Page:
Several years later the Ilkeston Advertiser made reference to this election result.
“The one vote which gave Mr. Mundy the seat was — his own! He seated himself!” (IA 1883)
And in the 1931 General Election, Derby solicitor Abraham John Flint, the National Labour candidate, defeated the incumbent Labour candidate George Harold Oliver, securing a majority of two votes.
There were five recounts and no equivalent of ‘Tommy’ Stevenson to announce premature ‘victory’.
The Ilkeston Permanent Building Society.
Adeline’s letter to the Advertiser, quoted in the introduction, mentions….
“… the 82nd annual report of the Permanent Building Society…..interested me very much, much as it has recalled to my memory some incidents of its beginning…..
In 1853 Mr. Samuel Carrier, of H. Carrier and Sons, my father, the late John Columbine, and several other kindred spirits, met in our front parlour to discuss ways and means by which to form a building society, and in 1854, The Ilkeston Permanent Building Society was started.
Mr. S Carrier was secretary until his death in 1865. His brother, Mr. Joseph Carrier, grocer and draper, succeeded him, and held the office until his death in 1880. (In fact Joseph died in 1879).
The monthly subscription meetings were held in the old parlour until the Town Hall was built, when a room for the monthly meetings was engaged. My father sat with the secretary to receive subscriptions on Ilkeston Statutes night, then held the last Thursday in October.”
It should be remembered that Adeline was not born when the events that she is describing here took place.
It may be that she learned of them in conversations with her father, other members of her family, friends and acquaintances. This can always lead to errors, as can a defective memory, especially after several decades.
It is therefore useful to contrast her account with details from the Ilkeston Pioneer of the 1850’s.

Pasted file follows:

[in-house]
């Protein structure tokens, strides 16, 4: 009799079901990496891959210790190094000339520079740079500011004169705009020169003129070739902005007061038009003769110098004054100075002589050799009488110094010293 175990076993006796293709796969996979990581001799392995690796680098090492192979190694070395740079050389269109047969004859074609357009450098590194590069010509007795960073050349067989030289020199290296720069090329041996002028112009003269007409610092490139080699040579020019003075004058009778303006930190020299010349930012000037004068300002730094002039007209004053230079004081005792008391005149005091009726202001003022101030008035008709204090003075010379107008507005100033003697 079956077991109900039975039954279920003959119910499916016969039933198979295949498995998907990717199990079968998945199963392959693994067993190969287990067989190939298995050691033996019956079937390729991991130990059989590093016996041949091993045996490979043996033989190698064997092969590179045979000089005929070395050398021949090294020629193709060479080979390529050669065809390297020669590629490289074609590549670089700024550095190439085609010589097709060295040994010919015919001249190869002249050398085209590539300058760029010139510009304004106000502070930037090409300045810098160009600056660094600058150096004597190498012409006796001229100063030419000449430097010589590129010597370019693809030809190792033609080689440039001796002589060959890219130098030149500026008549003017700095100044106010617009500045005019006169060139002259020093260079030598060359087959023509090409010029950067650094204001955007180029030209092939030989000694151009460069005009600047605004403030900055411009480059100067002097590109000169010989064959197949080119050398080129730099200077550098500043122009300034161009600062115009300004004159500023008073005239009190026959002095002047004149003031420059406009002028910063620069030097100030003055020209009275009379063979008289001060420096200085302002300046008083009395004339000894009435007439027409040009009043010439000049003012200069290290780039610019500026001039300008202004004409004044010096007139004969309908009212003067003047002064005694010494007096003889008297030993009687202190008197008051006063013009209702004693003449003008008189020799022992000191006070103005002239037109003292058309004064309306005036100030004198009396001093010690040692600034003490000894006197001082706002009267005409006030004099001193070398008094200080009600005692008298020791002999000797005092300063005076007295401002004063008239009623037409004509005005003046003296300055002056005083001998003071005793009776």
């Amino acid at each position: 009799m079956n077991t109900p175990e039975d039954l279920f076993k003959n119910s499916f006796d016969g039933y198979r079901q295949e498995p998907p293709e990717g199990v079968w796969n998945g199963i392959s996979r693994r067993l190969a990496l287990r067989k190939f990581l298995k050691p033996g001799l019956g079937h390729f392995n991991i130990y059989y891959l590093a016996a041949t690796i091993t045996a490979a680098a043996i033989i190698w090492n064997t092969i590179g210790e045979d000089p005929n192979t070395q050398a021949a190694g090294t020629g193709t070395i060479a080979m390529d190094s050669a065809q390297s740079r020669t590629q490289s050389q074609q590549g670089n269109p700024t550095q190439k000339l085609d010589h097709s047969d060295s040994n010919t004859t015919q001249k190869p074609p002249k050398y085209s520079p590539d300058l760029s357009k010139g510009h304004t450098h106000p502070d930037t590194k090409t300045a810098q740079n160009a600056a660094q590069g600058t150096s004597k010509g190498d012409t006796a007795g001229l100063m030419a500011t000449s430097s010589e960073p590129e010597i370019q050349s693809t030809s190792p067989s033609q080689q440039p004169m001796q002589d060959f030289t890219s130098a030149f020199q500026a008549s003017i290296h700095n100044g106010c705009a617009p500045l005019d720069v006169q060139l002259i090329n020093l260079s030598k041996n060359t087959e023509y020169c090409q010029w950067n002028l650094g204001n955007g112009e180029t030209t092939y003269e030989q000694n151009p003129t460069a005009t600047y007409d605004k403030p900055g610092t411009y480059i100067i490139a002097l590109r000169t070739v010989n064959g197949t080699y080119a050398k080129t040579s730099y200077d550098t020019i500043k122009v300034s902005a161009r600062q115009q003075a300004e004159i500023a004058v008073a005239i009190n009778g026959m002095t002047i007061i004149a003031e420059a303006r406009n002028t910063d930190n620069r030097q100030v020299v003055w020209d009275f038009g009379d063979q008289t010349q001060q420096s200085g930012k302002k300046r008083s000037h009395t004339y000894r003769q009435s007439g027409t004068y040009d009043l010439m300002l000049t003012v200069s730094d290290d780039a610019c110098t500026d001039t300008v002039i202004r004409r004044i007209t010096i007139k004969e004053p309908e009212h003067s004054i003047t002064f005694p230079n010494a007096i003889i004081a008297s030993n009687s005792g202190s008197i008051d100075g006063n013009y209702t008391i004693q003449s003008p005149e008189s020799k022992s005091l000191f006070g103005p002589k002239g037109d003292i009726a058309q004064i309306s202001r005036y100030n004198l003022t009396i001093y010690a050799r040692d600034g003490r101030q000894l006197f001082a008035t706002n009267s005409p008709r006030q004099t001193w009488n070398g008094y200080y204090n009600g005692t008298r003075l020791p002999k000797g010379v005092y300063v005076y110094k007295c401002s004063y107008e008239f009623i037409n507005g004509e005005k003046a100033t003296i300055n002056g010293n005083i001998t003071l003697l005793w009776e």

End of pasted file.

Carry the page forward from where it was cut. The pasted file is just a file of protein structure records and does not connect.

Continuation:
The latter reported a first meeting of the Building Society held at Mr. Attenborough’s house in the Market Place – the Sir John Warren Inn — on January 6th, 1853. The meeting was addressed by Mr. C. A. Welby, who outlined the benefits of establishing a building society, and upwards of 30 people gave in their names as members.
One of these was John Columbine, a neighbour of Samuel Carrier, both living in East Street.
Adeline may be partially correct in describing meetings held at her house to discuss the embryonic society, although several of her dates are questionable.
The first annual meeting of the society was held on Tuesday, August 9th, 1853, in a room at the Boys’ National School in the town, chaired by George Small West, and it was reported then that the society had made promising progress even after such a short time. The first Society secretary was Samuel Carrier, a prominent member of Ilkeston’s lace industry, who died on January 20th, 1865, aged 46. He was succeeded as secretary by his brother Joseph, owner of the largest grocery and drapery establishment in the town, who died on a Friday afternoon, October 24th, 1879, at the age of 59. Both are buried in Ilkeston General Cemetery on Stanton Road.
About March 1854 the office of the Society was moved from the National School Room in the Market Place to the office of Charles A. Welby in East Street, because of the growth in the Society’s business.
In July 1875 the retiring directors of the Building Society were South Street cordwainer Frederick Mitchell, Thomas Ball of Dodson House and John Columbine. The latter two were re-elected.
John continued his directorship until 1879 when again he was re-elected. He shortly thereafter left Ilkeston for Nottingham.
In 2001 the Ilkeston Permanent Building Society merged with the Derbyshire Building Society.